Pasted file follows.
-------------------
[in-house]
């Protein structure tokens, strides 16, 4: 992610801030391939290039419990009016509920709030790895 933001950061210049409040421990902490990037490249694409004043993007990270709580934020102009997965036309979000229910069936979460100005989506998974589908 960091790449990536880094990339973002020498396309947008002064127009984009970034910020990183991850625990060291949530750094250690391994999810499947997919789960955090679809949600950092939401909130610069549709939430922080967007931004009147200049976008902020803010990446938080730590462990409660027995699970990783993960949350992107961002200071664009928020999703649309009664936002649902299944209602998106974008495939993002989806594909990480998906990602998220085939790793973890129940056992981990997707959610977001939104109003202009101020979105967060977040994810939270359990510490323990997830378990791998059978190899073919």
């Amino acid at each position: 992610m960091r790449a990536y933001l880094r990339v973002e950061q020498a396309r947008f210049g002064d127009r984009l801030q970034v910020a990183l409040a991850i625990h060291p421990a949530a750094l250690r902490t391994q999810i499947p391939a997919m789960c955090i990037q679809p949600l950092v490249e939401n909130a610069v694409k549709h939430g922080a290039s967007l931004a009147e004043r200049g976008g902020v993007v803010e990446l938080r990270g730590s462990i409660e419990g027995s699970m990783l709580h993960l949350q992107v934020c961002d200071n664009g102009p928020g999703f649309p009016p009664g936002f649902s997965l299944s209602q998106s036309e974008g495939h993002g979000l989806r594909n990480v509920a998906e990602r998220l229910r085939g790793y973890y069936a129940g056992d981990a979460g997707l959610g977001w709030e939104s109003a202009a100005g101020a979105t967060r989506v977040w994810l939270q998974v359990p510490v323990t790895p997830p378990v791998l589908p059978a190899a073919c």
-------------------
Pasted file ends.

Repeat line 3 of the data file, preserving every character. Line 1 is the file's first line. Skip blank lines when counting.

């Amino acid at each position: 992610m960091r790449a990536y933001l880094r990339v973002e950061q020498a396309r947008f210049g002064d127009r984009l801030q970034v910020a990183l409040a991850i625990h060291p421990a949530a750094l250690r902490t391994q999810i499947p391939a997919m789960c955090i990037q679809p949600l950092v490249e939401n909130a610069v694409k549709h939430g922080a290039s967007l931004a009147e004043r200049g976008g902020v993007v803010e990446l938080r990270g730590s462990i409660e419990g027995s699970m990783l709580h993960l949350q992107v934020c961002d200071n664009g102009p928020g999703f649309p009016p009664g936002f649902s997965l299944s209602q998106s036309e974008g495939h993002g979000l989806r594909n990480v509920a998906e990602r998220l229910r085939g790793y973890y069936a129940g056992d981990a979460g997707l959610g977001w709030e939104s109003a202009a100005g101020a979105t967060r989506v977040w994810l939270q998974v359990p510490v323990t790895p997830p378990v791998l589908p059978a190899a073919c």